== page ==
Data from NetApplications confirms that Windows 10 is off to a great start, with over 5 percent of all PCs currently using Microsoft’s latest desktop OS. However, Microsoft Edge—the new web browser in Windows 10—is off to a less auspicious start. And I think I know why.
First, the numbers. You may recall that Microsoft recently announced that Windows 10 was in use on over 75 million PCs just a month into its availability. And that I surmised this was a tremendous success—perhaps a historical success—because this represents actual usage. Real customers were really able to successfully upgrade to, and use, Windows 10.
So how do NetApplications’ numbers stack up?
According to the market research firm, 5.21 percent of all personal computer users (PC and Mac) were running Windows 10 in August 2015. According to Microsoft, there are over 1.5 billion people using Windows. And 5.21 percent of 1.5 billion is—wait for it—78.15 million.
(This confirms my faith in NetApplications. I find their usage measurements to be more accurate than those of competing firms such as StatCounter. As does Microsoft, by the way.)
NetApplications also chimed in on Microsoft Edge, the new web browser in Windows 10. If every single Windows 10 user were using Edge, the browser would have over 5 percent usage share in August. But it doesn’t. Instead, Edge accounted for just 2.03 percent of browser usage, less than half of its potential.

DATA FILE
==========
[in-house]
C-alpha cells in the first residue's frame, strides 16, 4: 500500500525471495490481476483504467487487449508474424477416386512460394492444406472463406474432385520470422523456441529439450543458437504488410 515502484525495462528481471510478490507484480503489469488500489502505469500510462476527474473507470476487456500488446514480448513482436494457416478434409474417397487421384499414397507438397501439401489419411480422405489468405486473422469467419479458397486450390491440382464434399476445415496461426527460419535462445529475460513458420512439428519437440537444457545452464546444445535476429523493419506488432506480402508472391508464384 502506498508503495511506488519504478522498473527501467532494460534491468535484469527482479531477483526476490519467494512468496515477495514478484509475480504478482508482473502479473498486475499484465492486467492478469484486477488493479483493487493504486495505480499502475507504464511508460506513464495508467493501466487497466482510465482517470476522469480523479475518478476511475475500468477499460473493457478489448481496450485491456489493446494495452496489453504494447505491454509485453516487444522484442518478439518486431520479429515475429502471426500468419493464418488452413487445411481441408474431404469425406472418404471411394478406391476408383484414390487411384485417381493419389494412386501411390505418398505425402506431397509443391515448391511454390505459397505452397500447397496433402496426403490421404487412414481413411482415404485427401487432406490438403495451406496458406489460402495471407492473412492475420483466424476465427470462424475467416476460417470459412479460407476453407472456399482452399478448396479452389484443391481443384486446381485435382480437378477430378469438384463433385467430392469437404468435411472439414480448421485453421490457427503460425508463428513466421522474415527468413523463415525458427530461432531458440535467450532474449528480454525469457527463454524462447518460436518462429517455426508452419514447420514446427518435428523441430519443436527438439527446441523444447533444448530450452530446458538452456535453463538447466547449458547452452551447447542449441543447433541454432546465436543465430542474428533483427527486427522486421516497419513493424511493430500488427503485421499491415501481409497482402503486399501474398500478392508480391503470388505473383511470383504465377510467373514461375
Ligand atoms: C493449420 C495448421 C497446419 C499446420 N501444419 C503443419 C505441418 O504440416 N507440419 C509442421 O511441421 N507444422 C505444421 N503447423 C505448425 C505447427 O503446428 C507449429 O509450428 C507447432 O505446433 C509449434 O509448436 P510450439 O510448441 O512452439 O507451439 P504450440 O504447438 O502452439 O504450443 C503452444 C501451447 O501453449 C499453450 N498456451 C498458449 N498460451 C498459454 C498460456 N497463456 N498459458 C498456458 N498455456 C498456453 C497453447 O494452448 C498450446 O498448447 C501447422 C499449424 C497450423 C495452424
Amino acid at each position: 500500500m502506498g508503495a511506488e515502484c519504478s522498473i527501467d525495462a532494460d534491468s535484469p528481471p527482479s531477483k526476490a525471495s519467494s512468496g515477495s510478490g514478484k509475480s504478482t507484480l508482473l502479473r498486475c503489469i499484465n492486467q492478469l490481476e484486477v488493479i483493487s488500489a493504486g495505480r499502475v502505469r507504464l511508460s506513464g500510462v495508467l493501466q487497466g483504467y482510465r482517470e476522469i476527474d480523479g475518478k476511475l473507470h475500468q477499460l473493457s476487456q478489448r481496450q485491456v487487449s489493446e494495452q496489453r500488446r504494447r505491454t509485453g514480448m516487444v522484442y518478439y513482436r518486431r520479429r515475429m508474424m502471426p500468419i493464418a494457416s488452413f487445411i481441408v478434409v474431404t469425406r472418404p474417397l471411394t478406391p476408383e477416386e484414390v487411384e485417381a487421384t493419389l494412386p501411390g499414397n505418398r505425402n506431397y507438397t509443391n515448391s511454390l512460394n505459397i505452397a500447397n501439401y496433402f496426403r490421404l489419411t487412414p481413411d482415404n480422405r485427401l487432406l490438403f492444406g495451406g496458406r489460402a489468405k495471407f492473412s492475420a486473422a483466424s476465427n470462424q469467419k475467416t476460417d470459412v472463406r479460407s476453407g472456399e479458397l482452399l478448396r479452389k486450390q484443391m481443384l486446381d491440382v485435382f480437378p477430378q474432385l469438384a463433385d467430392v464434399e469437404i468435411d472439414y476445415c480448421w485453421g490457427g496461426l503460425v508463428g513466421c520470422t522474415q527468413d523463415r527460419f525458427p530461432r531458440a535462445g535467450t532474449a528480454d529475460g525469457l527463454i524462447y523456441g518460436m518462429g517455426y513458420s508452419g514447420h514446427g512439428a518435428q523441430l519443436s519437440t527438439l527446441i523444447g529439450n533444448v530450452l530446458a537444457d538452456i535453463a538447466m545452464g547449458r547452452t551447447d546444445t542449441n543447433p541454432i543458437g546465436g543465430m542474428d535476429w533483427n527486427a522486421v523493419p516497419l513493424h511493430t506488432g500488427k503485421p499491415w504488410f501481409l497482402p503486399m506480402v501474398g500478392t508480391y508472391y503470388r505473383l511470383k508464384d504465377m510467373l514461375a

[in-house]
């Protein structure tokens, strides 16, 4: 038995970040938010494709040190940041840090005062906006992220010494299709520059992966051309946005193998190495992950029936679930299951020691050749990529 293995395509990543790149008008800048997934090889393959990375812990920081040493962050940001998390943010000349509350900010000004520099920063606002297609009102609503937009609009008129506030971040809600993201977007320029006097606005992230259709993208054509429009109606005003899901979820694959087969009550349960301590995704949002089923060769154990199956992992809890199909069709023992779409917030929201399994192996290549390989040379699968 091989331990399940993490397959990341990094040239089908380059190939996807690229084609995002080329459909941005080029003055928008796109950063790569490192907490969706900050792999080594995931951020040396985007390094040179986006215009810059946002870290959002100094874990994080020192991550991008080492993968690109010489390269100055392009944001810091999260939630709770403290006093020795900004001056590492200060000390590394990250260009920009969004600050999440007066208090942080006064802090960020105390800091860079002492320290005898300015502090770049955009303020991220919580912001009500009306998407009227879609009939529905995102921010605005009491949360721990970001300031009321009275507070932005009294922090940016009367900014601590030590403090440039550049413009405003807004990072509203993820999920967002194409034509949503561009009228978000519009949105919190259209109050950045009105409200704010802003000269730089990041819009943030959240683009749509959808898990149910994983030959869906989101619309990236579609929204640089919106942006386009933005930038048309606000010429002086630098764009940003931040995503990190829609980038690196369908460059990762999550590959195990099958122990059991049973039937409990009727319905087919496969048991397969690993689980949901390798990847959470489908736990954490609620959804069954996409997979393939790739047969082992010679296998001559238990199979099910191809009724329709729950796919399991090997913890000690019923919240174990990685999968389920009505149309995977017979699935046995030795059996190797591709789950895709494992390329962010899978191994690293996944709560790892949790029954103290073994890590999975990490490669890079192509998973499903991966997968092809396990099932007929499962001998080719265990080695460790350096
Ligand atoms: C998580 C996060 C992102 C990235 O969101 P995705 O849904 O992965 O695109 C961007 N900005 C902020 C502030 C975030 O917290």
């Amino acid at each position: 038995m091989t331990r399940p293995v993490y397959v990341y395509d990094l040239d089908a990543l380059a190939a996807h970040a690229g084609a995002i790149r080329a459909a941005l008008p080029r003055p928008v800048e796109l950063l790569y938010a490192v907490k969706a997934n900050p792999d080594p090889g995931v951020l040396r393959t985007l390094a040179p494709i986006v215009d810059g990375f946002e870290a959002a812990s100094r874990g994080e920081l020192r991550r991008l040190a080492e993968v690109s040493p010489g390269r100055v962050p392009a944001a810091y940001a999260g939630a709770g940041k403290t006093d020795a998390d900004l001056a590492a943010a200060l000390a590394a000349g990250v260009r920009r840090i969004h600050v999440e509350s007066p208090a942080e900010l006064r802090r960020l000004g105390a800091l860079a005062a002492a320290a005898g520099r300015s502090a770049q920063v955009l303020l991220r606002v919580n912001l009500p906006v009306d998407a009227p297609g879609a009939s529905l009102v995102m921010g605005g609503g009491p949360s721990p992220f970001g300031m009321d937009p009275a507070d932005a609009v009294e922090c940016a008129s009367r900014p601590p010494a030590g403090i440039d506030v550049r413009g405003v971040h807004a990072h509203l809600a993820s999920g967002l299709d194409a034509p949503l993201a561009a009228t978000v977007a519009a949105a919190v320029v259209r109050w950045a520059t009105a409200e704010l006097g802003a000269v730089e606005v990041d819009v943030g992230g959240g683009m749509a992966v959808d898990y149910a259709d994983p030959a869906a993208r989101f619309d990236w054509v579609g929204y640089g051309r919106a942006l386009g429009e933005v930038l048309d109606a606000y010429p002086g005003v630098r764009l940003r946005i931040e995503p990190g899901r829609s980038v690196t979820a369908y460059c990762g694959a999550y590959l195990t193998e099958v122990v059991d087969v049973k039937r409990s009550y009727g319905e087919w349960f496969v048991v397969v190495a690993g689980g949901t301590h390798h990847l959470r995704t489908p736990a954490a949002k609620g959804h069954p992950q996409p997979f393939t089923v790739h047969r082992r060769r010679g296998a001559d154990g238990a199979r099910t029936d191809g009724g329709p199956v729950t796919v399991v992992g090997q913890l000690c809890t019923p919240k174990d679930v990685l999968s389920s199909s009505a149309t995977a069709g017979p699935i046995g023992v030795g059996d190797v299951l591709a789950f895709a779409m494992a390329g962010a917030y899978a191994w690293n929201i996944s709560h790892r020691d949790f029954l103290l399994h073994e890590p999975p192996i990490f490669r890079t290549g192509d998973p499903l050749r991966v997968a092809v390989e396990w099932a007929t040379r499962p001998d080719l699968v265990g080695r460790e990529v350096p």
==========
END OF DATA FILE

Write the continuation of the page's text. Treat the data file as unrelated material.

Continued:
Why is that?
Simple. Most of the people who are using Windows 10 are, or are supported by, people who are technical by nature. And that audience would be quick to figure out, as I have, that there are just too many missing features in this browser, for now. So they continue using other browsers, like Chrome or Firefox. As they should. (Or, they’re normal upgraders who already had a browser preference.)
I love it when things make sense. And both of these usage figures—Windows 10’s, and Edge’s—make sense.